The interim condensed balance sheet as of March 31, 2019, the condensed statements of operations and comprehensive loss for the three months ended March 31, 2019 and 2018, the condensed statements of stockholders’ (deficit) equity for the three months ended March 31, 2019 and 2018 and the condensed statements of cash flows for the three months ended March 31, 2019 and 2018, are unaudited. The unaudited interim condensed financial statements have been prepared on the same basis as the annual financial statements and, in the opinion of management, reflect all adjustments, which include only normal recurring adjustments, necessary to present fairly the Company’s financial position as of March 31, 2019, its results of operations and comprehensive loss for the three months ended March 31, 2019 and 2018, the changes in stockholders’ (deficit) equity for the three months ended March 31, 2019 and 2018 and cash flows for the three months ended March 31, 2019 and 2018. The financial data and the other financial information contained in these notes to the condensed financial statements related to the three-month periods are also unaudited. The results of operations for the three months ended March 31, 2019 are not necessarily indicative of the results to be expected for the year ending December 31, 2019 or for any other future annual or interim period. The condensed balance sheet as of December 31, 2018 included herein was derived from the audited financial statements as of that date. The condensed financial statements should be read in conjunction with the Company's audited financial statements included in the Annual Report on Form 10-K pursuant to Section 13 or 15(d) of the Securities Exchange Act of 1934, as amended, for the year ended December 31, 2018.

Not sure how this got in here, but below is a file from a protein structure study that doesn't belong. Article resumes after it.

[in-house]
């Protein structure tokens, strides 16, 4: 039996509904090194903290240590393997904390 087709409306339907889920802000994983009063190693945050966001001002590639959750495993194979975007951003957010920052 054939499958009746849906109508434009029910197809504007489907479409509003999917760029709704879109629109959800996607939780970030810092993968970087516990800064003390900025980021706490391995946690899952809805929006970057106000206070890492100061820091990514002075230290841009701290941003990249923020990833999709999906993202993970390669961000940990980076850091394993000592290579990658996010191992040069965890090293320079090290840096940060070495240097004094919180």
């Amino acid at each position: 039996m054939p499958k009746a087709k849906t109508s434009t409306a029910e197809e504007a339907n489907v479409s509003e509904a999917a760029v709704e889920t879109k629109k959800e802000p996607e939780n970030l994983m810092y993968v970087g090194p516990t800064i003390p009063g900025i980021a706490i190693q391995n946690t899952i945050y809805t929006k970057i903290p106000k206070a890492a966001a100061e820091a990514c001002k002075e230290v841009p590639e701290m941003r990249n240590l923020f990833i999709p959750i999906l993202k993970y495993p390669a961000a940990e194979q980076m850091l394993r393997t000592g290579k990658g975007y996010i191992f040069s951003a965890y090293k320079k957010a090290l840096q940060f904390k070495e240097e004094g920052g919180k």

6


 

Adoption of New Accounting Principles

Revenue Recognition